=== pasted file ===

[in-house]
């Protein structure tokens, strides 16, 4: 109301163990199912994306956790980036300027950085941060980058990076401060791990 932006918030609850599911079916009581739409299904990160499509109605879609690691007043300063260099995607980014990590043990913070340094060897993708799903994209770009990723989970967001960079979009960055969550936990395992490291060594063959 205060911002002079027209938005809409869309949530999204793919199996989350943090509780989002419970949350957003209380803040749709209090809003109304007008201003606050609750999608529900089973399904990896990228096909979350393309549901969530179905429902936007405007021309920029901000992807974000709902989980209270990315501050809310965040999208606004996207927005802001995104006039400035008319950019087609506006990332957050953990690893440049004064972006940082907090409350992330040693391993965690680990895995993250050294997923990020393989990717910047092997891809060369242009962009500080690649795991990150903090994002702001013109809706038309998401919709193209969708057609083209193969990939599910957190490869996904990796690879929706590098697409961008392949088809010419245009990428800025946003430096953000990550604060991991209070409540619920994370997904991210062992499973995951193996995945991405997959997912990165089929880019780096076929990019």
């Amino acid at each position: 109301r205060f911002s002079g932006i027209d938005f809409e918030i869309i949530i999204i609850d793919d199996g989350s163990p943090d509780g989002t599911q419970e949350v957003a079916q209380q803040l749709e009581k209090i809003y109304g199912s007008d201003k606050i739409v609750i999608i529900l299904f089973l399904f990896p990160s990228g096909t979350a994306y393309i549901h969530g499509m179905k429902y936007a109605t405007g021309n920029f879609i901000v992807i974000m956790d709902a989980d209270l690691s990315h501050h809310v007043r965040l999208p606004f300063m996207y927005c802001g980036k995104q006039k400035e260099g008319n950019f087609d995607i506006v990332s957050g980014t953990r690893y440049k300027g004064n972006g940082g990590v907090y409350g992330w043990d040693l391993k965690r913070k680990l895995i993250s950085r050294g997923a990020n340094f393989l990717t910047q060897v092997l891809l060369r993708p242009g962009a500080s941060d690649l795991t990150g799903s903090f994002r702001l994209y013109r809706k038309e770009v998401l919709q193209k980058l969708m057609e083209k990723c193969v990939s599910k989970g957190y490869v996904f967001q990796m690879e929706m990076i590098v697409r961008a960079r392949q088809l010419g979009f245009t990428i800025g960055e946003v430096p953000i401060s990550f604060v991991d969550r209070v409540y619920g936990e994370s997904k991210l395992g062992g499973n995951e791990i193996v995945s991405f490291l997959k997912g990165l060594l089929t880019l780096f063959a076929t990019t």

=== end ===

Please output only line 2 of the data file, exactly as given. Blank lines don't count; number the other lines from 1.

């Protein structure tokens, strides 16, 4: 109301163990199912994306956790980036300027950085941060980058990076401060791990 932006918030609850599911079916009581739409299904990160499509109605879609690691007043300063260099995607980014990590043990913070340094060897993708799903994209770009990723989970967001960079979009960055969550936990395992490291060594063959 205060911002002079027209938005809409869309949530999204793919199996989350943090509780989002419970949350957003209380803040749709209090809003109304007008201003606050609750999608529900089973399904990896990228096909979350393309549901969530179905429902936007405007021309920029901000992807974000709902989980209270990315501050809310965040999208606004996207927005802001995104006039400035008319950019087609506006990332957050953990690893440049004064972006940082907090409350992330040693391993965690680990895995993250050294997923990020393989990717910047092997891809060369242009962009500080690649795991990150903090994002702001013109809706038309998401919709193209969708057609083209193969990939599910957190490869996904990796690879929706590098697409961008392949088809010419245009990428800025946003430096953000990550604060991991209070409540619920994370997904991210062992499973995951193996995945991405997959997912990165089929880019780096076929990019």